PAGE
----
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The Night Witches
When Germany invaded the Soviet Union in the summer of 1941, the Red Army fought back with everything it had. In some cases, this meant using old and outdated equipment. The 588th Night Bomber Regiment flew Polikarpov Po-2 "Kukuruznik" planes, designed in 1928. Despite their outdated planes, the all-female "Night Witches" flew over 23,000 missions against the invading Germans, turning their planes' disadvantages -- slow speed and small size -- into advantages that allowed them to attack stealthily. 23 of the regiment's members were awarded the title of Hero of the Soviet Union.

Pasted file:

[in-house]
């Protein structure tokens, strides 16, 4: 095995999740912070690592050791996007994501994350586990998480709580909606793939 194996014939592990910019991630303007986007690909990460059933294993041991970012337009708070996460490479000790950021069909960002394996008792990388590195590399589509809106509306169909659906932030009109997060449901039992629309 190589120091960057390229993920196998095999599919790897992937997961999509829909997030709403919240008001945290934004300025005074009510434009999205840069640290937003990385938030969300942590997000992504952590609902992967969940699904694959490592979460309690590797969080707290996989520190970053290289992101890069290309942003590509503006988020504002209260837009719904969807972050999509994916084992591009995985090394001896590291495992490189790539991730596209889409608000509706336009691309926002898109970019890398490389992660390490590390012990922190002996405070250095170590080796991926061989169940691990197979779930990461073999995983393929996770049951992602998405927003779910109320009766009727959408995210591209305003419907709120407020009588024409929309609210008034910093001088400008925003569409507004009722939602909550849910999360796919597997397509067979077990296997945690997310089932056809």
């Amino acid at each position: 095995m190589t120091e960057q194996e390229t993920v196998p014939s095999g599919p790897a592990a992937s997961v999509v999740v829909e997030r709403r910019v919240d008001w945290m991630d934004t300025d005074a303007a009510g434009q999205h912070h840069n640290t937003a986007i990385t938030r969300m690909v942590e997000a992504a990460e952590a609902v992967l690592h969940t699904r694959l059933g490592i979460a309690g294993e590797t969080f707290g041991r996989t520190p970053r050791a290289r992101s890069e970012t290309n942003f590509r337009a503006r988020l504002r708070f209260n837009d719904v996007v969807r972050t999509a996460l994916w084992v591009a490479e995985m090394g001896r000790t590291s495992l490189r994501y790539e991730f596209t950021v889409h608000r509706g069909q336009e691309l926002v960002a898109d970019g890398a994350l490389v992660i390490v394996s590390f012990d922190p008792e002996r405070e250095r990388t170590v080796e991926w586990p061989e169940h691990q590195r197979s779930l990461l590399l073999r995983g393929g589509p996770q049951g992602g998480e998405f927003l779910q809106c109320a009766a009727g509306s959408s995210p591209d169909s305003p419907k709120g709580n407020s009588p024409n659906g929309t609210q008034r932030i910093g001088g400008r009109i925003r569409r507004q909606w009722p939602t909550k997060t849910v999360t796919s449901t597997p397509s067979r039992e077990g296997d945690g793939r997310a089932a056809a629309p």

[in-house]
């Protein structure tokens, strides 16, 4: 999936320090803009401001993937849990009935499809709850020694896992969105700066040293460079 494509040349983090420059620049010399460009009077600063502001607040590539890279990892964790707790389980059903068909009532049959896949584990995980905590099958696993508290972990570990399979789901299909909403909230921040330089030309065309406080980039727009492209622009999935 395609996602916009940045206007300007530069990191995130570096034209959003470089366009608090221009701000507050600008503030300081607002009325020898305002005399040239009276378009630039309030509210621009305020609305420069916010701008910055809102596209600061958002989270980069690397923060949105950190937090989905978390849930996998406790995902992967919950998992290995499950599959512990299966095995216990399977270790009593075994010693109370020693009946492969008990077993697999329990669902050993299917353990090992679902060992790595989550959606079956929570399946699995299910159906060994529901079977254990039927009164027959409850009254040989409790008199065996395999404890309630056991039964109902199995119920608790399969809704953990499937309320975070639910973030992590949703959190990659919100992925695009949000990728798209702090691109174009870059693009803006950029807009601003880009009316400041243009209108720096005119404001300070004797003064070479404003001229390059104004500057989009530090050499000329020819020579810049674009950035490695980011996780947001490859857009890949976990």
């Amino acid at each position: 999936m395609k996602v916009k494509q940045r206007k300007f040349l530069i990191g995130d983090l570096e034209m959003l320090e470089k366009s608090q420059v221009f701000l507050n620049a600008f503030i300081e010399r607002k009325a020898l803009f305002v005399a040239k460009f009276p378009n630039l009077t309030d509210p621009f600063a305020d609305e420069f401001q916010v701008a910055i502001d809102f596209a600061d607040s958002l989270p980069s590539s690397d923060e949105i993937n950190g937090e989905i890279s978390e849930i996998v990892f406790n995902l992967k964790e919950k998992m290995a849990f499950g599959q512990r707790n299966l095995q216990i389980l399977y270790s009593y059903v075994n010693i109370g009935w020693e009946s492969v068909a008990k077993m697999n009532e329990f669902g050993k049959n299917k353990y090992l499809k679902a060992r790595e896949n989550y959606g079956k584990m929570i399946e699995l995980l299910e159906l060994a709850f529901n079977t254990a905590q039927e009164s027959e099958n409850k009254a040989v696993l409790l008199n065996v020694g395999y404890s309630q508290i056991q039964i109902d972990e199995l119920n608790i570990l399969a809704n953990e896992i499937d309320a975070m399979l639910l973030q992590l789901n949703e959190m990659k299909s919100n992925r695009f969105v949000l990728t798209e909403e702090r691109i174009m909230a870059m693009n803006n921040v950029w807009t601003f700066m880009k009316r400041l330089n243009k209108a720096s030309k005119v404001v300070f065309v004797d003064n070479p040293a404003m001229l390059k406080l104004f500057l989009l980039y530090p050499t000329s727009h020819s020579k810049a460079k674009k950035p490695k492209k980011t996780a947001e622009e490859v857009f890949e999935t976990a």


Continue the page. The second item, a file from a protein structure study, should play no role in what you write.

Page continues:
Related: Woman's Rights across the world
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Jerri Nielsen FitzGerald
A modern doctor might seem like an odd addition to a list of history's toughest women, but Jerri Nielsen FitzGerald, who died in 2009, certainly qualifies. While serving as the only doctor on staff at the Amundsen-Scott South Pole Station, Nielsen discovered that she had breast cancer. Unable to be evacuated because of severe weather, she performed her own biopsy, using Antarctic ice as her anaesthetic. Her assistants for the procedure were base staff whose only training had come from Nielsen herself. Eventually evacuated from the base during the tense Operation Deep Freeze, Nielsen returned to her work as a doctor as well as an educator about cancer.